This doesn’t exclude people with higher fall risks from exercise! Here are five workouts that reduce or eliminate balance and coordination issues, perfect for people with higher fall risk.

1. Seated Leg Lifts

From a sitting position on the floor, back to a wall and legs straight out, lift and hold your leg a couple inches from the ground. After ten to fifteen seconds, release and repeat with the other leg. You can also sit in a chair, instead, back straight, and lift leg until it is parallel to the floor. Alternate after ten to fifteen seconds. Keep the core engaged.

2. Sitting Shoulder Press

Sitting upright in a chair, or on a bench, keeping good posture, point elbows out and slowly push arms upward to the sky until fully extended. Slowly release back down to beginning position. Focus on slow, deliberate movements, always keeping the core engaged. Use three, five, or ten-pound hand weights to increase resistance.

3. Elliptical

In situations where a traditional treadmill is too risky, the elliptical machine can be a safer, more stable alternative. Start light and slow, keeping body-weight impact minimal. Always hold on to the handles for safety, and increase workout time incrementally as you progress.

4. Pool Work

Another way to decrease body-weight impact during exercise is to hop into the pool. Swimming and water aerobics are one of the best total-body workouts that carry little fall risk. Most gyms offer group pool workout classes that can be dynamic and engaging. Good for the heart, too.

5. AlterG Anti-Gravity Treadmill™

Perhaps the safest way to control fall risk is training with the Anti-Gravity Treadmill. Under the supervision of a trained physical therapist, patients and athletes can reduce body-weight impact in 1% increments. Thanks to a sturdy harness, participants can walk or run unrestricted by fear of falling or pain and make adjustments to their gait on the fly.

This is just a small sampling of the many exercises suitable for people with higher fall risk. Have fun and mix it up to keep things interesting. Explore different muscle groups and systems to target, both upper and lower body. The main thing is to keep moving in safe and rewarding ways.

Why Your Body Needs Rest Days

There is a hero in us all that loves to “just push through.” Push through the pain. Push through the fatigue, soreness, and hunger. While there is nothing wrong with a strong work ethic, it can be a mistake to push on at the expense of much needed rest and recovery.  Among the many reasons why your body needs rest days, here are five that might give you pause the next time you want to skip a day off.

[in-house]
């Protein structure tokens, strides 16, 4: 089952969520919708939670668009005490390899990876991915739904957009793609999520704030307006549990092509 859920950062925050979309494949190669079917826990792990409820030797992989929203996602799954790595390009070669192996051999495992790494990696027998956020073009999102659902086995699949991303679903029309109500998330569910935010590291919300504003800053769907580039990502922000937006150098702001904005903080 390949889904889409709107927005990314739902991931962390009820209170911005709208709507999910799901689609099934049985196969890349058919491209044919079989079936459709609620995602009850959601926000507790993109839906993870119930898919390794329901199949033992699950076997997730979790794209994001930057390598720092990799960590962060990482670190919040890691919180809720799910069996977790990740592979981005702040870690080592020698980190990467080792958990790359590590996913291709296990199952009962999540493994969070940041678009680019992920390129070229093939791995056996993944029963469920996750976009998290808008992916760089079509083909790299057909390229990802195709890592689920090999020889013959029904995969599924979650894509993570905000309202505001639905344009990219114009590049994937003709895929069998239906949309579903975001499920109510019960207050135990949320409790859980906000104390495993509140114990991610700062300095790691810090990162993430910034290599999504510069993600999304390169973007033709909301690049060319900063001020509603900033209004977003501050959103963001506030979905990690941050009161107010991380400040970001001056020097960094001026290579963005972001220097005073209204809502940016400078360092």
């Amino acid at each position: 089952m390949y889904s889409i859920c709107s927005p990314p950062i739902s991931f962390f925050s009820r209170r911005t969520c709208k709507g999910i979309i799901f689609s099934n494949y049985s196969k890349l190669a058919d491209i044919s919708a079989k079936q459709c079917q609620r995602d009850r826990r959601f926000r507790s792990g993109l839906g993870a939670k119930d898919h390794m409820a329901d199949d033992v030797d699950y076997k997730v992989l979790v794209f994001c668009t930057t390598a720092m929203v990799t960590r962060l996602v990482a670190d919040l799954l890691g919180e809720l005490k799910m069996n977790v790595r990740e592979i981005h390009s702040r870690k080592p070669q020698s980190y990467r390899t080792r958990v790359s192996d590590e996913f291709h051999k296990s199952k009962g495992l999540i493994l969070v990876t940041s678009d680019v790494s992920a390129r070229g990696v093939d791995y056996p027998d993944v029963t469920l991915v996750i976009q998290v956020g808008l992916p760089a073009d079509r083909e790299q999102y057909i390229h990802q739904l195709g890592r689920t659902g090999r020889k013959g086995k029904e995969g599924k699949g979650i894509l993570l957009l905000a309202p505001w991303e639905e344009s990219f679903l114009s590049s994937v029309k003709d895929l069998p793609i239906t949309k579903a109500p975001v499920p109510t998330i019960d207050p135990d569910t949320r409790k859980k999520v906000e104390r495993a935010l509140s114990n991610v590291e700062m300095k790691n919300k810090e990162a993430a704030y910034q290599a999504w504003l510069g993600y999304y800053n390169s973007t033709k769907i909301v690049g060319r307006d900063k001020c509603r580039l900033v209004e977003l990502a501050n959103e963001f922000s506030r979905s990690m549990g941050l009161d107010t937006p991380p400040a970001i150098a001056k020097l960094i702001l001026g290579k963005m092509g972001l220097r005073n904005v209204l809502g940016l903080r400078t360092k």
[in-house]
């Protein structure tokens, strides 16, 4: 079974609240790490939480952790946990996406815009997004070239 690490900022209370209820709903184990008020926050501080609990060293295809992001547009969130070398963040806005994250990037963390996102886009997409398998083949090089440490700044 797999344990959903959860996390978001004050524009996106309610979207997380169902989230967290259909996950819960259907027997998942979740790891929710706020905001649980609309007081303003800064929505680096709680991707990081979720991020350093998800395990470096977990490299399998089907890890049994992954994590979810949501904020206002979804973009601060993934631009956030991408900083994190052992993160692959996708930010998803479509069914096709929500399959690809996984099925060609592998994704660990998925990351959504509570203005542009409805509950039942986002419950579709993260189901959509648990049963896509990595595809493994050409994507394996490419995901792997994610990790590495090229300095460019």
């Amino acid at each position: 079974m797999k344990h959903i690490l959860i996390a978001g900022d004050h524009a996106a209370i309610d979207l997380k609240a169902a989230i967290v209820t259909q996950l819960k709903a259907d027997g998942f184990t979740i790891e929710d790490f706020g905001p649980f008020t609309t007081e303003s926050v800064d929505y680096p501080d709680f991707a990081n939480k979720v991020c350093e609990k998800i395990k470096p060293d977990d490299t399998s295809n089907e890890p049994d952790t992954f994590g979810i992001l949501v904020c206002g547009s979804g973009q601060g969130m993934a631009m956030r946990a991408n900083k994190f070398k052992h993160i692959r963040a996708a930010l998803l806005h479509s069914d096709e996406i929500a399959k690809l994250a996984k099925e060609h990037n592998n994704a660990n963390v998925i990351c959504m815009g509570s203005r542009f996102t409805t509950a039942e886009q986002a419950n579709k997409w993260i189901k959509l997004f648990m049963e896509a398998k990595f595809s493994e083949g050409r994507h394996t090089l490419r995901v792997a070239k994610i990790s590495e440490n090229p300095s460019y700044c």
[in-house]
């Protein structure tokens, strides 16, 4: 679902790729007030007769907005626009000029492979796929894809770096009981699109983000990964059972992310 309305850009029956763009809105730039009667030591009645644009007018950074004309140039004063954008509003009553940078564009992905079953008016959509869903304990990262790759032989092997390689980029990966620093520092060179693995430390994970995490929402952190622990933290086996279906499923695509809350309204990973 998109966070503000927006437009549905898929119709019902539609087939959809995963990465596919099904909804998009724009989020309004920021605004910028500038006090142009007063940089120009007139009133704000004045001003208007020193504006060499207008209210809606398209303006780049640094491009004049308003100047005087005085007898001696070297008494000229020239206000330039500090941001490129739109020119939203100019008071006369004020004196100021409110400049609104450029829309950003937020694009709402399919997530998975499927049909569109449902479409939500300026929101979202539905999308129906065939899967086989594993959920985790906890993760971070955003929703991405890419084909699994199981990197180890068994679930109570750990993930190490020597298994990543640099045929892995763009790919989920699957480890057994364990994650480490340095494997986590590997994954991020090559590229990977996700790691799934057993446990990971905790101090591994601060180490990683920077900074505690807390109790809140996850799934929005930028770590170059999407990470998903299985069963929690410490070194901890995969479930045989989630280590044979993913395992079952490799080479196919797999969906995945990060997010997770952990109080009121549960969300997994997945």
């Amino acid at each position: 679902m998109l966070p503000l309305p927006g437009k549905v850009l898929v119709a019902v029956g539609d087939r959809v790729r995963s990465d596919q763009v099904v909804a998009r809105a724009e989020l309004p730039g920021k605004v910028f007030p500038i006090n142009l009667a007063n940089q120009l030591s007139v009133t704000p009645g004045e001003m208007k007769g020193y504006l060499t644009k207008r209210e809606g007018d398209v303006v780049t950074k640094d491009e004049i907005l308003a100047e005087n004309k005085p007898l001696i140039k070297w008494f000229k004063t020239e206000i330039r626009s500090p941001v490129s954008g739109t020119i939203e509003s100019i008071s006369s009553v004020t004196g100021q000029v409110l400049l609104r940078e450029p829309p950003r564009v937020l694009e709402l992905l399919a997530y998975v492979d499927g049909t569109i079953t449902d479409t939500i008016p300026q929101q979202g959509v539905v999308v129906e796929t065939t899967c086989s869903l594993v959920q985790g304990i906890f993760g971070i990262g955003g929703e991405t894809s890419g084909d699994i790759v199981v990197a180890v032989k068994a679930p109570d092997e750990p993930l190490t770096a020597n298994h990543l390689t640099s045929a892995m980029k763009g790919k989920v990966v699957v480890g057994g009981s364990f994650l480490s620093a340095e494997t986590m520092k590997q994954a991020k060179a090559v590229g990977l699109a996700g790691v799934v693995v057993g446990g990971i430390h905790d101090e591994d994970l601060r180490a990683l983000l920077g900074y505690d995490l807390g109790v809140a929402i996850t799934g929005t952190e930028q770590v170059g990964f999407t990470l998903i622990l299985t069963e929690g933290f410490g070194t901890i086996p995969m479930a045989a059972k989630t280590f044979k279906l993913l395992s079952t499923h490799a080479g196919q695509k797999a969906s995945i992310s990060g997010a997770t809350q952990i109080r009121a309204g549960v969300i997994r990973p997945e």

1. Avoid Overuse Injuries (and Overtraining Syndrome)

Working out too much can push your muscles, bones,  and ligaments, leading go overuse injuries. Think tennis elbow, tendonitis, sprains, and tears. It can also lead to overtraining syndrome, a common condition that can include dragging fatigue, sleep disruption, and mood swings (among other symptoms).

2. Restore Muscle Tissue

Have you ever gotten the feeling after a day or two off that you return that much stronger and more energized? During nearly any kind of training, inflammation and even small tears occur in muscle tissues. During rest, the healing and regeneration of these muscles is what allows us to build strength, endurance, and muscle mass.

3. Replenish, Refuel, Hydrate

Rest days are also an opportunity to replenish the things your body needs to recover. A diet rich in lean protein, fruits, and vegetables will provide some of the calories, vitamins, and nutrients lost during exercise. Of course, you should continue drinking ample water throughout the day to stay hydrated. Not only will diet and water intake help you recover, it will prepare you for tomorrow’s workout, too.